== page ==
Since peaking close to $29 around 11 June, Oatly (NASDAQ: OTLY) now trades near $22, as I write. And I reckon there’s a strong chance the slide could continue.
The Swedish oat milk producer has yet to make a profit. Nevertheless, the IPO was greeted with enthusiasm across the pond. And the stock was driven up from the $17 per share initial public offering price.
Oat milk’s all the rage
Now, I know there’s a bit of a fad going on these days and people are falling over themselves to buy plant-based milk alternatives. However, as a long-term milk-alternative user myself, I’ve been presented with many options for years when I shop in a supermarket. And the choices for buying milk alternatives keep expanding.
For example, I can easily buy non-dairy milk alternatives such as almond, coconut, soya, hazelnut, oat, rice, hemp and cashew. And others are available, although I’ve yet to come across them, such as pea, peanut, flax, walnut, macadamia, pistachio, pecan and banana.
Not only can I buy those products, but I’m often confronted with different brands offering the same thing. And more recently, the supermarkets have been undercutting the prices the big brands set by selling their own-branded offerings.
I think the whole issue of competition could prove to be Oatly’s Achilles’ heel — the major weakness in its business plan. After all, oat milk is starting to look like a commodity product. Would I be compelled to choose Oatly’s product over a competitor’s because of its brand? In a word, no.
For me, the price is perhaps the most relevant factor. And we all know what happened to the pricing of cow’s milk when the supermarkets monopolised its supply to consumers — it fell through the floor.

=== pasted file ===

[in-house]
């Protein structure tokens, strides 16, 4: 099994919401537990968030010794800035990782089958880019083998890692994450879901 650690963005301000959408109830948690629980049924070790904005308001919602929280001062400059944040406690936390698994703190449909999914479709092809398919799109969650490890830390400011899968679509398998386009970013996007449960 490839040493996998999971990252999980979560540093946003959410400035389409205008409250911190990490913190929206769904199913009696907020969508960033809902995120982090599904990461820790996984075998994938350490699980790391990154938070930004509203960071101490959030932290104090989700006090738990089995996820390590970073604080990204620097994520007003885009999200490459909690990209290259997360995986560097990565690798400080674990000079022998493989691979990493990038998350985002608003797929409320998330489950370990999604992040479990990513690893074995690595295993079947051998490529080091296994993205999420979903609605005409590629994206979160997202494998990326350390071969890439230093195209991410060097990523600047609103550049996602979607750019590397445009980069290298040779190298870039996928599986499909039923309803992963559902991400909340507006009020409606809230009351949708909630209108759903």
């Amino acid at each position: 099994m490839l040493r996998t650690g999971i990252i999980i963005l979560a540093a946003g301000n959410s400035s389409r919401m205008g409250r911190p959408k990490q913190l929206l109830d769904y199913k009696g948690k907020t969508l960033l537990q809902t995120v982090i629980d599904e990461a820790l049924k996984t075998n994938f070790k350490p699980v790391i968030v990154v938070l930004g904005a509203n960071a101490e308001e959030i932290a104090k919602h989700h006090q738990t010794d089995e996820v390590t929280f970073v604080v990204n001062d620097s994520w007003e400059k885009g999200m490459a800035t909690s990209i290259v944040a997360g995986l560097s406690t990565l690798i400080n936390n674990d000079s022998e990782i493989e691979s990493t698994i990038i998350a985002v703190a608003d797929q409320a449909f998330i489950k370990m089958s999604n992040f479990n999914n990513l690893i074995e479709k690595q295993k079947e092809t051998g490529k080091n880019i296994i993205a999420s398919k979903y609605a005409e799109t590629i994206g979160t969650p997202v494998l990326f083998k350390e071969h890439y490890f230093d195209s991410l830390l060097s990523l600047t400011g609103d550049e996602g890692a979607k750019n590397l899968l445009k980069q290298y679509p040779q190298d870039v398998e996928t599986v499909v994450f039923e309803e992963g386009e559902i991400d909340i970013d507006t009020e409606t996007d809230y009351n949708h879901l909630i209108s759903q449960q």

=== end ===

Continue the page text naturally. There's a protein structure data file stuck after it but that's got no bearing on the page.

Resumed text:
However, I do apply other considerations when purchasing. For example, some milk alternatives work better in hot drinks than others. Indeed, some products tend to curdle. And taste is another big factor for me. When I put milk alternatives on breakfast cereal, that’s a big one. I prefer cashew, hemp and coconut…
A long road to profitability?
My guess is Oatly may need to vastly expand its product range if it’s to build a consistently profitable business. After all, the company deals in fast-moving consumer goods. And big, successful names in that sector tend to have big ranges of products and multiple brands. I’m thinking of companies such as Unilever, Reckitt, PZ Cussons and Premier Foods. And it’s hard for me to imagine such an expansion without the company moving into other raw commodities as well as oats.
On top of that, I reckon Oatly may need to produce more complex products with additional added value. That’s perhaps one way the firm could maintain the value of its brand for consumers.
Until Oatly shines a clear light on a path to profitability, I’m avoiding the stock. However, I’m watching with interest. Meanwhile, one potential ‘outer’ for shareholders is the possibility of one of the fast-moving consumer conglomerates making a bid for the company and adding it to its own stable of brands. But I wouldn’t buy the shares just for that slim possibility.
Right now, this ‘screaming BUY’ stock is trading at a steep discount from its IPO price, but it looks like the sky is the limit in the years ahead.
Because this North American company is the clear leader in its field which is estimated to be worth US$261 BILLION by 2025.
The Motley Fool UK analyst team has just published a comprehensive report that shows you exactly why we believe it has so much upside potential.
But I warn you, you’ll need to act quickly, given how fast this ‘Monster IPO’ is already moving.
Kevin Godbold has no position in any of the shares mentioned. The Motley Fool UK has no position in any of the shares mentioned. Views expressed on the companies mentioned in this article are those of the writer and therefore may differ from the official recommendations we make in our subscription services such as Share Advisor, Hidden Winners and Pro. Here at The Motley Fool we believe that considering a diverse range of insights makes us better investors.